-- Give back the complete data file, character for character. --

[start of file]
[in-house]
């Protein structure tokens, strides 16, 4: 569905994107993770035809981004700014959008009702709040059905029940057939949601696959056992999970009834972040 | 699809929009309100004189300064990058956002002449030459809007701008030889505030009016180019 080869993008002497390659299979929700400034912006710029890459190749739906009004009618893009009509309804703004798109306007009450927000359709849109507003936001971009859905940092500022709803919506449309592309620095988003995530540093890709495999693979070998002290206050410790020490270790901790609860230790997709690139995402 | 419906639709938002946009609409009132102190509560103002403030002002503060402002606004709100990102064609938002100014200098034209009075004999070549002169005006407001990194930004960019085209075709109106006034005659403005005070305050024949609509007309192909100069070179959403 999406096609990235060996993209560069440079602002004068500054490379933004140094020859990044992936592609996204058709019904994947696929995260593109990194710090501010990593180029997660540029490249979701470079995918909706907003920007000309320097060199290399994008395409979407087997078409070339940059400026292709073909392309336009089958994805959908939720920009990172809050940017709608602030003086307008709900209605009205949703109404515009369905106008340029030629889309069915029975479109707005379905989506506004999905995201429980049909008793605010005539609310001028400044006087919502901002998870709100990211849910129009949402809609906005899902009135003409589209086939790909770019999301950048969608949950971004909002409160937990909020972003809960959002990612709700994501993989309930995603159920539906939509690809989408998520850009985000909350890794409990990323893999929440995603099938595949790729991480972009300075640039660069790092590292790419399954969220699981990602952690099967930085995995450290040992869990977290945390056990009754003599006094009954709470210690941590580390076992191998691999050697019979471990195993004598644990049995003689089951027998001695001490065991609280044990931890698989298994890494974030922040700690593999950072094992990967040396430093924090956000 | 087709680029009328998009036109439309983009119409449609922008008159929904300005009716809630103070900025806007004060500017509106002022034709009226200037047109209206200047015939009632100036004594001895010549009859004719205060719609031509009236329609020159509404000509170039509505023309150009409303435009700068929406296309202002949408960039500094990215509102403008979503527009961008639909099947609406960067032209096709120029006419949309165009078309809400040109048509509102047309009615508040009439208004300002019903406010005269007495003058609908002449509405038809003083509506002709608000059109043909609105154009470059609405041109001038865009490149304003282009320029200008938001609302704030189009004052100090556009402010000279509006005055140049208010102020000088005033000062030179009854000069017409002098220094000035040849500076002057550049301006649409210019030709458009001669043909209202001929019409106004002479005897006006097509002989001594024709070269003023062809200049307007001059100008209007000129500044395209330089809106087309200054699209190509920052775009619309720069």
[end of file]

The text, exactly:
[in-house]
């Protein structure tokens, strides 16, 4: 569905994107993770035809981004700014959008009702709040059905029940057939949601696959056992999970009834972040 | 699809929009309100004189300064990058956002002449030459809007701008030889505030009016180019 080869993008002497390659299979929700400034912006710029890459190749739906009004009618893009009509309804703004798109306007009450927000359709849109507003936001971009859905940092500022709803919506449309592309620095988003995530540093890709495999693979070998002290206050410790020490270790901790609860230790997709690139995402 | 419906639709938002946009609409009132102190509560103002403030002002503060402002606004709100990102064609938002100014200098034209009075004999070549002169005006407001990194930004960019085209075709109106006034005659403005005070305050024949609509007309192909100069070179959403 999406096609990235060996993209560069440079602002004068500054490379933004140094020859990044992936592609996204058709019904994947696929995260593109990194710090501010990593180029997660540029490249979701470079995918909706907003920007000309320097060199290399994008395409979407087997078409070339940059400026292709073909392309336009089958994805959908939720920009990172809050940017709608602030003086307008709900209605009205949703109404515009369905106008340029030629889309069915029975479109707005379905989506506004999905995201429980049909008793605010005539609310001028400044006087919502901002998870709100990211849910129009949402809609906005899902009135003409589209086939790909770019999301950048969608949950971004909002409160937990909020972003809960959002990612709700994501993989309930995603159920539906939509690809989408998520850009985000909350890794409990990323893999929440995603099938595949790729991480972009300075640039660069790092590292790419399954969220699981990602952690099967930085995995450290040992869990977290945390056990009754003599006094009954709470210690941590580390076992191998691999050697019979471990195993004598644990049995003689089951027998001695001490065991609280044990931890698989298994890494974030922040700690593999950072094992990967040396430093924090956000 | 087709680029009328998009036109439309983009119409449609922008008159929904300005009716809630103070900025806007004060500017509106002022034709009226200037047109209206200047015939009632100036004594001895010549009859004719205060719609031509009236329609020159509404000509170039509505023309150009409303435009700068929406296309202002949408960039500094990215509102403008979503527009961008639909099947609406960067032209096709120029006419949309165009078309809400040109048509509102047309009615508040009439208004300002019903406010005269007495003058609908002449509405038809003083509506002709608000059109043909609105154009470059609405041109001038865009490149304003282009320029200008938001609302704030189009004052100090556009402010000279509006005055140049208010102020000088005033000062030179009854000069017409002098220094000035040849500076002057550049301006649409210019030709458009001669043909209202001929019409106004002479005897006006097509002989001594024709070269003023062809200049307007001059100008209007000129500044395209330089809106087309200054699209190509920052775009619309720069």